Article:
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Father reading to daughterThis is the next post in our series on the rights of unwed parents in the Boston, Massachusetts area. Our last article provided an overview of topics which this series will be addressing. It also stressed the need to speak with an attorney if you or a loved one are involved in a family law dispute. It is important that you contact counsel sooner, rather than later, due to the fact that the Court is more likely to view your current situation as acceptable if you wait to go to Court. In this article we will discuss a topic which often leads to a great deal of confusion – how our state views the rights of an unmarried father. If you need assistance then contact our office today to speak with a lawyer.

An unmarried Boston father will have rights equal to the mother’s as long as paternity has been established

Massachusetts is a state which presumes that mothers and fathers should have an equal influence in the child’s life. The Court will address legal and physical custody. Legal custody involves important decisions in a child’s life such as medical, educational and religious issues.  Physical custody involves where the child resides and visitation, or parenting time, with the non-custodial parent. A father must have established paternity to gain legal or physical custody.

As long as paternity has been established, the Court will grant joint legal custody unless it is shown that such an arrangement is not in the best interests of the child. When deciding what is in the child’s best interests, the Court will consider factors such as the wishes of the child (assuming they are of sufficient age and maturity to make such a decision), the needs of the child, the ability of the parents to meet those needs, whether there is a history of violence between the parties, the need for the child to spend time with their siblings, and more.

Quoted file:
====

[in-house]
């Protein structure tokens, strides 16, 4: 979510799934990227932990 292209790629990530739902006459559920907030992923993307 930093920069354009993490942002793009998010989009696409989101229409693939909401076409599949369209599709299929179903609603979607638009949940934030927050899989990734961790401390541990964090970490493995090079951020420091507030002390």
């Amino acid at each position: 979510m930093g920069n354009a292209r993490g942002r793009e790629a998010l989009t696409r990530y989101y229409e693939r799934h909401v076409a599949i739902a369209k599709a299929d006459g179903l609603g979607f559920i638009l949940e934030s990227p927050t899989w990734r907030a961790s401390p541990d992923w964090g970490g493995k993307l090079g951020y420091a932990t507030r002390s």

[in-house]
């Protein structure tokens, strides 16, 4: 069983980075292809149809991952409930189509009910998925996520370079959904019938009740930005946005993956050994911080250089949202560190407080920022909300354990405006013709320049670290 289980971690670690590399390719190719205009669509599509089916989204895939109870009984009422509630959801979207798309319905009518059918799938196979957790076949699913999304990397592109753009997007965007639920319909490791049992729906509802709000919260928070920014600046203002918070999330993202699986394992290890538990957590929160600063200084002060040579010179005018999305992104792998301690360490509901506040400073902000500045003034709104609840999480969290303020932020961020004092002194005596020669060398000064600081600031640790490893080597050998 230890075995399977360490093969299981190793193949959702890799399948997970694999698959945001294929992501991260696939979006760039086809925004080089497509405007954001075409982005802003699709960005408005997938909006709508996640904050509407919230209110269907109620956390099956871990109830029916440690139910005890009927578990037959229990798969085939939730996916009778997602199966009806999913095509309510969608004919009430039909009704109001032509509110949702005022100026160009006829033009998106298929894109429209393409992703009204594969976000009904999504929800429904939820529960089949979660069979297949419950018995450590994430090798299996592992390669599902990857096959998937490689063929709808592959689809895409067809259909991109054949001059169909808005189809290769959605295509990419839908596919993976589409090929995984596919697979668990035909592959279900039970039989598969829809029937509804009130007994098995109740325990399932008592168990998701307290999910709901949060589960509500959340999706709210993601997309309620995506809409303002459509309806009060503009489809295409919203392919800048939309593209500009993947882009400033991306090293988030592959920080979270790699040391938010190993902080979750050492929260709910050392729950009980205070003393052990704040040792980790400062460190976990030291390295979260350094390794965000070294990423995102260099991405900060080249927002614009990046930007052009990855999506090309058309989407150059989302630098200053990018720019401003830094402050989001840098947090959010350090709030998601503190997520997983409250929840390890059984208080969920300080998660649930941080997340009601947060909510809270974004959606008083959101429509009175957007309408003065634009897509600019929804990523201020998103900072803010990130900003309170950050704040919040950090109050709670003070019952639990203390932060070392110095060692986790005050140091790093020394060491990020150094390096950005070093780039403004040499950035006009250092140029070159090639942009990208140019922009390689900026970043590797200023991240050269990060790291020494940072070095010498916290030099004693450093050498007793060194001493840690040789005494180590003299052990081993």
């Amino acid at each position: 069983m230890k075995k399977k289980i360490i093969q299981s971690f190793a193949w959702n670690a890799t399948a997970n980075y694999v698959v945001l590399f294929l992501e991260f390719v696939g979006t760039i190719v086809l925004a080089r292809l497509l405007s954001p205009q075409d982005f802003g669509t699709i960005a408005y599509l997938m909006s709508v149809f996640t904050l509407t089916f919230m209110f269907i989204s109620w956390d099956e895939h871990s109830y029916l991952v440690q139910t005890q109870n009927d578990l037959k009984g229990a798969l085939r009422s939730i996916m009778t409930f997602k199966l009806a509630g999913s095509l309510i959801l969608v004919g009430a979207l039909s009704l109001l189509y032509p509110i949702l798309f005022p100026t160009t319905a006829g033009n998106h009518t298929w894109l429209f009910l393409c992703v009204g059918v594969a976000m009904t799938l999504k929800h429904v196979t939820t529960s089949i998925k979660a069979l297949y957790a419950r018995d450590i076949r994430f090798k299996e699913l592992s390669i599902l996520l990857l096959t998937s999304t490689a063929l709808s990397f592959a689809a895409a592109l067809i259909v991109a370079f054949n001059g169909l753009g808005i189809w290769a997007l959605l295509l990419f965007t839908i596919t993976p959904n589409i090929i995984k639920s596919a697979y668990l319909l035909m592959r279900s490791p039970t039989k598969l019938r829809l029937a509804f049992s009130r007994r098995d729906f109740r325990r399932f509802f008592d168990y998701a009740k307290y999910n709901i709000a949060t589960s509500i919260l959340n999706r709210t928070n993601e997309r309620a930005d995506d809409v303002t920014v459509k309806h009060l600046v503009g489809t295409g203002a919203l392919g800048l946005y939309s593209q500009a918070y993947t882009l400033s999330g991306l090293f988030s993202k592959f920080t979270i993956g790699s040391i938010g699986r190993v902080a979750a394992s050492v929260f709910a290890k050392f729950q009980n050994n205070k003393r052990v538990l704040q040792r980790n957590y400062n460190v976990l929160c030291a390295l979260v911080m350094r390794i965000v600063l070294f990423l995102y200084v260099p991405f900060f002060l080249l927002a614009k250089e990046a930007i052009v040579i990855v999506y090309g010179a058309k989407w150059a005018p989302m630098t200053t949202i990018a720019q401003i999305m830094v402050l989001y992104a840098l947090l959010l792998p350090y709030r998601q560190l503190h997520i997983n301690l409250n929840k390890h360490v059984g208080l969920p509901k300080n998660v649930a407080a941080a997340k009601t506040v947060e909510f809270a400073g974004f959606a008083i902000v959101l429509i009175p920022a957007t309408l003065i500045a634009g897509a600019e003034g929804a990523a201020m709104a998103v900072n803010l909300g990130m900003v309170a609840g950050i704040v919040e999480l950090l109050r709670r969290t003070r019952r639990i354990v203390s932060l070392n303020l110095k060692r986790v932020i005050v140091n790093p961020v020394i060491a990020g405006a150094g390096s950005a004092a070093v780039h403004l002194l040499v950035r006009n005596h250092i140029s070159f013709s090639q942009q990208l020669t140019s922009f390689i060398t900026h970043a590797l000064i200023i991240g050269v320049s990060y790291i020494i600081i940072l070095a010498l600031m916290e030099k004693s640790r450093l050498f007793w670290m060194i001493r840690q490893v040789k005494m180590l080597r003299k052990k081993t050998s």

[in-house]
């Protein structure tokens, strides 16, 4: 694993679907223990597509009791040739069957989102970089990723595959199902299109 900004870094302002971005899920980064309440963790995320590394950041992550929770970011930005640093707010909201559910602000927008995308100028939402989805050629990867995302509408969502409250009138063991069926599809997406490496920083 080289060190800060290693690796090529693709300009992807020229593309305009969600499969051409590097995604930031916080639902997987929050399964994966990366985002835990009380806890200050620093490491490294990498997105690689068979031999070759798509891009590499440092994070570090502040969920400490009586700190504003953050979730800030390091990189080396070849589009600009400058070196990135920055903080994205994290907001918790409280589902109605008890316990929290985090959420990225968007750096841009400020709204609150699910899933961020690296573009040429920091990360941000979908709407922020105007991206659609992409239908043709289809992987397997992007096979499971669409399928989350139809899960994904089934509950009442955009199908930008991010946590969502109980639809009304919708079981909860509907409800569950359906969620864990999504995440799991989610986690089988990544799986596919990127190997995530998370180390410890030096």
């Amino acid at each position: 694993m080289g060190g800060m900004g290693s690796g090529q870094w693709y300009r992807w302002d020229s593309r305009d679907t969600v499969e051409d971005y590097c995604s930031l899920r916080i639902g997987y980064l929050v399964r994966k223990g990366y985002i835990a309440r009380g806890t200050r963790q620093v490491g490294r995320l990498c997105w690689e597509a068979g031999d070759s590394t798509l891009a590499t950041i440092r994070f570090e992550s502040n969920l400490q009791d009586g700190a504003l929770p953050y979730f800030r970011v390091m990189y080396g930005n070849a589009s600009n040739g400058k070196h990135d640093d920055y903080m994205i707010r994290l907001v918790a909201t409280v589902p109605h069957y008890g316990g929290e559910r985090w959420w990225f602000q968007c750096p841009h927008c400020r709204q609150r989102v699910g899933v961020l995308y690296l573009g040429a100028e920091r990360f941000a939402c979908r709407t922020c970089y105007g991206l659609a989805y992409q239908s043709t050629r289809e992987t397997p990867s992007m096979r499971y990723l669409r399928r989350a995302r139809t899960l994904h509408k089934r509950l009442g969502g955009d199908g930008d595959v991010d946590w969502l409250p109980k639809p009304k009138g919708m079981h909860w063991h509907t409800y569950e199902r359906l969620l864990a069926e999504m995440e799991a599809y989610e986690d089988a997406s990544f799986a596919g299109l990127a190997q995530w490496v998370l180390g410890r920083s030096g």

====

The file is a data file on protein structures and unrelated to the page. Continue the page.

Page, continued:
Physical custody generally involves one parent being the primary custodian while the other parent has visitation or parenting time. Depending on the facts and circumstances of the particular case, there is a wide range of possibilities with physical custody. Some parents will agree to split time equally, more common in the years before a child enters school, while other parents require the Court to establish who will have primary custody and what the visitation or parenting time schedule will be.

Custody can be a complex and difficult situation to resolve. Again, paternity must be established before a father will have any rights or obligations in regards to the child. If paternity has not been established, however, the dad will have no right to visitation with the child. He will also have no right to information such as school records, medical records, etc. Finally, without an establishment of paternity, the dad would not have legal authority to consent to medical care on behalf of his child. Conversely, a father will have no obligation to pay child support or to provide health insurance.

Unmarried Boston dads should obtain a child custody order as soon as possible

If you are an unmarried dad then it is generally advisable to gain a child custody order as soon as possible. This is true even if you are on good terms with the mother. Having an order will protect your interests in the event of a disagreement. Say, for example, that you do not have an order and that you have traditionally had the child every other week. If the mother decides to stop granting you your time with the child, and refuses to let your son or daughter come to your home, you would have no recourse. This is due to the fact that, again, the rights of a mom and a dad are equal. This means that, without an order, each parent has an equal right to the child and, conversely, is under no responsibility to turn them over. By having an order in place you can ensure that your interests will be protected in the event of a disagreement.

Our Boston child custody lawyers protect the rights of fathers and believe that everyone is entitled to their day in Court. Contact us today to speak with an attorney. We also assist Massachusetts residents in the Middlesex County cities of Cambridge, Lowell, Somerville, and Newton, as well as those in the cities of Worcester, Brockton, Quincy, and Lynn.